\[md]dotmathu22C5multiplication dot
×\[mu]multiplyu00D7multiply sign + ***
×\[tmu]multiplyu00D7text variant of \[mu]
\[c*]circlemultiplyu2297multiply sign in circle
\[c+]circleplusu2295plus sign in circle
÷\[di]divideu00F7division sign + ***
÷\[tdi]divideu00F7text variant of \[di]
\[f/]fractionu2044bar for fractions
\[**]asteriskmathu2217mathematical asterisk +
\[<=]lessequalu2264less or equal +
\[>=]greaterequalu2265greater or equal +
\[<<]uni226Au226Amuch less
\[>>]uni226Bu226Bmuch greater
=\[eq]equalu003Dequals in special font +
\[!=]notequalu003D_0338not equal +
\[==]equivalenceu2261equivalent +
\[ne]uni2262u2261_0338not equivalent
\[=~]congruentu2245congruent, approx. equal
\[|=]uni2243u2243asymptot. equal to +
\[ap]similaru223Csimilar +
\[~~]approxequalu2248almost equal to
\[~=]approxequalu2248almost equal to
\[pt]proportionalu221Dproportional +
\[es]emptysetu2205empty set +
\[mo]elementu2208element of a set +
\[nm]notelementu2208_0338not element of set
\[sb]propersubsetu2282proper subset +
\[nb]notsubsetu2282_0338not supset
\[sp]propersupersetu2283proper superset +
\[nc]uni2285u2283_0338not superset
\[ib]reflexsubsetu2286subset or equal +
\[ip]reflexsupersetu2287superset or equal +
\[ca]intersectionu2229intersection, cap +
\[cu]unionu222Aunion, cup +
\[is]integralu222Bintegral +
\[integral]integralu222Bintegral ***
\[sum]summationu2211summation ***
\[product]productu220Fproduct ***
\[coproduct]uni2210u2210coproduct ***
\[gr]gradientu2207gradient +
\[sr]radicalu221Asquare root +
\[sqrt]radicalu221Asquare root
\[radicalex]radicalex---square root continuation ***
\[sqrtex]radicalex---square root continuation ***
\[lc]uni2308u2308left ceiling +
\[rc]uni2309u2309right ceiling +
\[lf]uni230Au230Aleft floor +
\[rf]uni230Bu230Bright floor +
\[if]infinityu221Einfinity +
\[Im]Ifrakturu2111Gothic I, imaginary
\[Re]Rfrakturu211CGothic R, real
\[wp]weierstrassu2118Weierstrass p
\[pd]partialdiffu2202partial differentiation +
\[-h]uni210Fu210FPlanck constant / 2pi (h-bar)
\[hbar]uni210Fu210FPlanck constant / 2pi (h-bar)

Greek glyphs

These glyphs are intended for technical use, not for real Greek; normally, the uppercase letters have upright shape, and the lowercase ones are slanted. There is a problem with the mapping of letter phi to Unicode. Prior to Unicode version 3.0, the difference between U+03C6, GREEK SMALL LETTER PHI, and U+03D5, GREEK PHI SYMBOL, was not clearly described; only the glyph shapes in the Unicode book could be used as a reference. Starting with Unicode 3.0, the reference glyphs have been exchanged and described verbally also: In mathematical context, U+03D5 is the stroked variant and U+03C6 the curly glyph. Unfortunately, most font vendors didn't update their fonts to this (incompatible) change in Unicode. At the time of this writing (January 2006), it is not clear yet whether the Adobe Glyph Names ‘phi’ and ‘phi1’ also change its meaning if used for mathematics, thus compatibility problems are likely to happen – being conservative, groff currently assumes that ‘phi’ in a PostScript symbol font is the stroked version.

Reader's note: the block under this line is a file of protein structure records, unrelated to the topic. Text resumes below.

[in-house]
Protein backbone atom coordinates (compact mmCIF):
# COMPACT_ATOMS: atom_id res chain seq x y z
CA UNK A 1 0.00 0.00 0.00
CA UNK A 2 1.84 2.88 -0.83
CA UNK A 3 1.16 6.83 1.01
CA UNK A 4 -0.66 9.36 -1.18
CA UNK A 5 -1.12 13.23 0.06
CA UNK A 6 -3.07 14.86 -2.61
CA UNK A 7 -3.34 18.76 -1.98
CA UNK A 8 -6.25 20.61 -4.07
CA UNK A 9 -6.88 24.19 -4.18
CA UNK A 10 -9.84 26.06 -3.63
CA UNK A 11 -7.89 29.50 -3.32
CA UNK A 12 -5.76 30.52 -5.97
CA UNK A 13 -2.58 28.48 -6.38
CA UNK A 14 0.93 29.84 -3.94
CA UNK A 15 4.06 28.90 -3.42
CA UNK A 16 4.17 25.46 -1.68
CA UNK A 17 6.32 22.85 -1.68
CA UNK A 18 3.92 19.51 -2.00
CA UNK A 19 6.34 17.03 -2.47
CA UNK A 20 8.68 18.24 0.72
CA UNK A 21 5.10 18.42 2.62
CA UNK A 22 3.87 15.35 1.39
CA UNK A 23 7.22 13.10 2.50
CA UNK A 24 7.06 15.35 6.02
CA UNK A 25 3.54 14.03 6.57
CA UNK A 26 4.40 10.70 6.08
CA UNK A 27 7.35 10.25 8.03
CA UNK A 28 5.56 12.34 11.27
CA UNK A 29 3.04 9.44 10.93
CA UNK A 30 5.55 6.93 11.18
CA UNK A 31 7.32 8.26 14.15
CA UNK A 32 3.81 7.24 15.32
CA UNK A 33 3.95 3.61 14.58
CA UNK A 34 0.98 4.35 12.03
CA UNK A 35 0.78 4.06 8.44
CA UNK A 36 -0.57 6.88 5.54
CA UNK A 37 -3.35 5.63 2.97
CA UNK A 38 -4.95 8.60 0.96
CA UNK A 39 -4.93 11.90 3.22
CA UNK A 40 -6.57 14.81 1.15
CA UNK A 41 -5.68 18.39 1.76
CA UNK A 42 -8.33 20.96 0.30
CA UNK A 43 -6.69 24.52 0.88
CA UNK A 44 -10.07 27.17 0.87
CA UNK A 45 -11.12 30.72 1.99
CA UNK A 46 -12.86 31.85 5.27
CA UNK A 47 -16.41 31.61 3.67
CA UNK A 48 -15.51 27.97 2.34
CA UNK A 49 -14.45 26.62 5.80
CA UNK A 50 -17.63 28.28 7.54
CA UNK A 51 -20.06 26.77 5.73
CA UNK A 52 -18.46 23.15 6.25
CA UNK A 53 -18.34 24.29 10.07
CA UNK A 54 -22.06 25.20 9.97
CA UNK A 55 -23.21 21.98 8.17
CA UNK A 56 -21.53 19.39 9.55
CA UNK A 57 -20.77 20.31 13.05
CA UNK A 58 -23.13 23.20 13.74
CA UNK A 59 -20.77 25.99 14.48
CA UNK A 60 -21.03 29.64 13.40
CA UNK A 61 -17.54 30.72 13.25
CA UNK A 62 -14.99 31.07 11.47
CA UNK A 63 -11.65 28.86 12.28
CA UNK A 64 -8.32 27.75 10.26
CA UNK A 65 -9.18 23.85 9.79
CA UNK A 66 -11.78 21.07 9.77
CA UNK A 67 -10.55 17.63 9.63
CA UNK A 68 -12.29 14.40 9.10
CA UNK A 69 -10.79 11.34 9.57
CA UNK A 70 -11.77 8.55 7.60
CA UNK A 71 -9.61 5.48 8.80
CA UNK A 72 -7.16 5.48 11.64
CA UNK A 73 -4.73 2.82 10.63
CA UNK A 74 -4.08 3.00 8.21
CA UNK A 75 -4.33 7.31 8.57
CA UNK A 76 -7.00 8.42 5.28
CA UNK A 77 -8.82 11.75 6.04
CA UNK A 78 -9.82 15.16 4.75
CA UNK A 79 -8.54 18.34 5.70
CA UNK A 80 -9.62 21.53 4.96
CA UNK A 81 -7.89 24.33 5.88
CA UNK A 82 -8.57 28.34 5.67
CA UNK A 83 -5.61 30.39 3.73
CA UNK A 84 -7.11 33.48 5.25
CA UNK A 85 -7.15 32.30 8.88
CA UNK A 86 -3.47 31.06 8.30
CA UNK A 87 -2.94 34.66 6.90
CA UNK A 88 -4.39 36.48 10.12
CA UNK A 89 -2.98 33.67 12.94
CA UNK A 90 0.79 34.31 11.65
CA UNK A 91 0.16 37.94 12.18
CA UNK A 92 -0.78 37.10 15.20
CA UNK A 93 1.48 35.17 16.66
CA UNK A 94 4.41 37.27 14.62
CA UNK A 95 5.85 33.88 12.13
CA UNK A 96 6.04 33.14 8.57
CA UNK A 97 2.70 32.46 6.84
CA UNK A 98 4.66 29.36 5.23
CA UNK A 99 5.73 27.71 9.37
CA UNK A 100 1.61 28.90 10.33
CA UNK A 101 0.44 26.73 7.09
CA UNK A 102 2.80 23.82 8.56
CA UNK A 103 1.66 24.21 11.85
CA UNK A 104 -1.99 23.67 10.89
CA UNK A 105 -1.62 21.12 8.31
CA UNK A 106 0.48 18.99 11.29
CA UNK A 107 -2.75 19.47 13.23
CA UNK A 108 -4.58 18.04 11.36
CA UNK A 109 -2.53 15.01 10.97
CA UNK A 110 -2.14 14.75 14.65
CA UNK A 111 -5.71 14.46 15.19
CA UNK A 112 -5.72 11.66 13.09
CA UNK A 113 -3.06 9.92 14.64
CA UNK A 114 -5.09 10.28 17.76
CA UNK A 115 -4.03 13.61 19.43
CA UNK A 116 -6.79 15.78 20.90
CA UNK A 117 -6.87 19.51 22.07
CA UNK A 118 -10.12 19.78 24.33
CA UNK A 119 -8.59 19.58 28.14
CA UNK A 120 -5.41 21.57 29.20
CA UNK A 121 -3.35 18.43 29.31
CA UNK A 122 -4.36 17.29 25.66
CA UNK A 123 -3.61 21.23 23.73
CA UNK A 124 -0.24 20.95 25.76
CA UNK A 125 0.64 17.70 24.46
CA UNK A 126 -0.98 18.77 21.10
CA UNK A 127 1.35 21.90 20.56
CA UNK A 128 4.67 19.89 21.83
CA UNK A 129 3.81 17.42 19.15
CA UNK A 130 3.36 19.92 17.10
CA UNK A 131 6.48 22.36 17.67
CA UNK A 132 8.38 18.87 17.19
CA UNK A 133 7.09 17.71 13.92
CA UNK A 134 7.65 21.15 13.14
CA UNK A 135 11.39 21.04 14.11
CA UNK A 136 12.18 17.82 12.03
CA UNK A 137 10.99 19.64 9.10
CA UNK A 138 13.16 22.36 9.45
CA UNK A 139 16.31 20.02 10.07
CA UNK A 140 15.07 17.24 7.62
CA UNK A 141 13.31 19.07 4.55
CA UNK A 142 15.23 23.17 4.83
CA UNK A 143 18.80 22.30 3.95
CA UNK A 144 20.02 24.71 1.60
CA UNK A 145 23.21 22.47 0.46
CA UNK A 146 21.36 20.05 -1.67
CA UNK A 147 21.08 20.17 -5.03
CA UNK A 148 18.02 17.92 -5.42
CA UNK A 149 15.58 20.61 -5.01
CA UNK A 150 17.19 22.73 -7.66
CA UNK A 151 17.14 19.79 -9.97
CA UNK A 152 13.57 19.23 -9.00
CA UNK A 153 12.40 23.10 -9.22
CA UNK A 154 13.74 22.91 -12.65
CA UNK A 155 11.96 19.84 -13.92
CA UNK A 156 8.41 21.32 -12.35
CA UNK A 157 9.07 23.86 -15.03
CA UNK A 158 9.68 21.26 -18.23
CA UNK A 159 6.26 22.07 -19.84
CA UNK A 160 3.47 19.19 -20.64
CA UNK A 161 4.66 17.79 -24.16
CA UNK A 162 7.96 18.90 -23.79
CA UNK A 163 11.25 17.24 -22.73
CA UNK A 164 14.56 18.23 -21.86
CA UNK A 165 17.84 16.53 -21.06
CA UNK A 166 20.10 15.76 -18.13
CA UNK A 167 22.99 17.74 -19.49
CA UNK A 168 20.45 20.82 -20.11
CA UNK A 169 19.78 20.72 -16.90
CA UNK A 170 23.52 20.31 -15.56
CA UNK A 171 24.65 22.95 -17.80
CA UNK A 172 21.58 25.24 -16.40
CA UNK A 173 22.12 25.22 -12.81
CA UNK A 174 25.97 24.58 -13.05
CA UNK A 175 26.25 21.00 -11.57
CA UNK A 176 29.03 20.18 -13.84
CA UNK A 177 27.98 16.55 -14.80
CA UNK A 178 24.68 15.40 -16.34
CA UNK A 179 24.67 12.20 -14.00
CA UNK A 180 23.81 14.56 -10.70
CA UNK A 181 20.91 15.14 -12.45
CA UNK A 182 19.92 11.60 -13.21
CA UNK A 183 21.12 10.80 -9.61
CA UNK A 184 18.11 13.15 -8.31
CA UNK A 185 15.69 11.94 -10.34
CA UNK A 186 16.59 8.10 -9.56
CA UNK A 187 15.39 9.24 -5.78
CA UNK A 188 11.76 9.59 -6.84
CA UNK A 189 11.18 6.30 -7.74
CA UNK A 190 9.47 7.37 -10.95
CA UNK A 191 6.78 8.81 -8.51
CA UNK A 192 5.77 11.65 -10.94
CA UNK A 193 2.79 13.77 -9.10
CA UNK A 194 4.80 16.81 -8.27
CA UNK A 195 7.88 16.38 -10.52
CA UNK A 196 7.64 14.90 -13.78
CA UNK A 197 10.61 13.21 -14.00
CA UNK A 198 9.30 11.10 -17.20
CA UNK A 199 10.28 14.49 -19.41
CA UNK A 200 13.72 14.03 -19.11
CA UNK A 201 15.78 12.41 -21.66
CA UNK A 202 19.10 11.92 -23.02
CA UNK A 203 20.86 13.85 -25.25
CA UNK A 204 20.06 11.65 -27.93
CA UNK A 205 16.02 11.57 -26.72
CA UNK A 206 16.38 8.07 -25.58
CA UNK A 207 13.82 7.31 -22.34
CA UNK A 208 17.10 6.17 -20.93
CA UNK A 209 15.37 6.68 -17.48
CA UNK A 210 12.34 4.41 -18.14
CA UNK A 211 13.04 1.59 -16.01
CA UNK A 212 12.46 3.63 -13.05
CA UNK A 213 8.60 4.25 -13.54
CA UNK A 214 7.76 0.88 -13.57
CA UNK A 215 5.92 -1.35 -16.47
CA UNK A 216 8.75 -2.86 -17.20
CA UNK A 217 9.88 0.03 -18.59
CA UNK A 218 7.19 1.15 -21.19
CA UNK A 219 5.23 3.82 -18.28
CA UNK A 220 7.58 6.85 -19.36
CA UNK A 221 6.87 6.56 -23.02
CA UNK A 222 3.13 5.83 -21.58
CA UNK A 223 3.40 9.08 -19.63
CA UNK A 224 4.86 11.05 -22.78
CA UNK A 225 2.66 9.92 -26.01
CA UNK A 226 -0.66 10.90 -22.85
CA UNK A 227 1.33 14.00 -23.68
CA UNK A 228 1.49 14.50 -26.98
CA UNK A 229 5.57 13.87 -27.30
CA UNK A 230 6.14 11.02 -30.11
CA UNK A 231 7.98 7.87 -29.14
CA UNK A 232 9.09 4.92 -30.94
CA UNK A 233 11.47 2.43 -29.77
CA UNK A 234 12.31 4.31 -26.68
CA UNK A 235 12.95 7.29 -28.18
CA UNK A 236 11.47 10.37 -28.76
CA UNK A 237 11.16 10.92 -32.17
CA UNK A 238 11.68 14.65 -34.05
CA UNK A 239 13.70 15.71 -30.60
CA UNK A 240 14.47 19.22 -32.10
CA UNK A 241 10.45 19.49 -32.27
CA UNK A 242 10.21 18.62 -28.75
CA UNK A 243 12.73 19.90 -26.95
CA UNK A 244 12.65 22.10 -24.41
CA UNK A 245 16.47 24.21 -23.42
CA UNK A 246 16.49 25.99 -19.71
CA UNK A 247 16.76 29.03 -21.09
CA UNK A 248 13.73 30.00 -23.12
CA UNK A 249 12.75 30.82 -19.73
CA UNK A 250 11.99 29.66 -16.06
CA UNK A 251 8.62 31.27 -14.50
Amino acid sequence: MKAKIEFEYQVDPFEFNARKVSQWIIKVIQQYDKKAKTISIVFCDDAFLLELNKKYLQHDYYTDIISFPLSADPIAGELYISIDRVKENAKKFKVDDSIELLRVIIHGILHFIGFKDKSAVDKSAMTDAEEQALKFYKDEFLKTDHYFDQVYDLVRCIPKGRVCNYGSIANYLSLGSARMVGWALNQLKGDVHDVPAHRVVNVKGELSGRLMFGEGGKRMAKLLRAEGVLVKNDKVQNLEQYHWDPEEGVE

In groff, symbol ‘\[*f]’ always denotes the stroked version of phi, and ‘\[+f]’ the curly variant.

ς\[ts]sigma1u03C2terminal sigma +
ϕ\[*f]phiu03D5(stroked glyph) +
ϑ\[+h]theta1u03D1variant theta
φ\[+f]phi1u03C6variant phi (curly shape)
ϖ\[+p]omega1u03D6variant pi, looking like omega
ϵ\[+e]uni03F5u03F5variant epsilon

Card symbols

\[CL]clubu2663black club suit
\[SP]spadeu2660black spade suit
\[HE]heartu2665black heart suit
\[u2661]uni2661u2661white heart suit
\[DI]diamondu2666black diamond suit
\[u2662]uni2662u2662white diamond suit


This document was written by James Clark, with additions by Werner Lemberg and Bernd Warken, and revised to use real tables by Eric S. Raymond.

See Also

Groff: The GNU Implementation of troff, by Trent A. Fisher and Werner Lemberg, is the primary groff manual. Section “Using Symbols” may be of particular note. You can browse it interactively with “info '(groff)Using Symbols'”.


the GNU roff formatter


a short reference of the groff formatting language

An extension to the troff character set for Europe, E.G. Keizer, K.J. Simonsen, J. Akkerhuis; EUUG Newsletter, Volume 9, No. 2, Summer 1989

The Unicode Standard

Referenced By

addftinfo(1), gpinyin(1), grodvi(1), groff(1), groff(7), groff_diff(7), groffer(1), groff_man(7), grohtml(1), grolbp(1), grolj4(1), grops(1), grotty(1), hpftodit(1).

22 July 2021 groff 1.22.4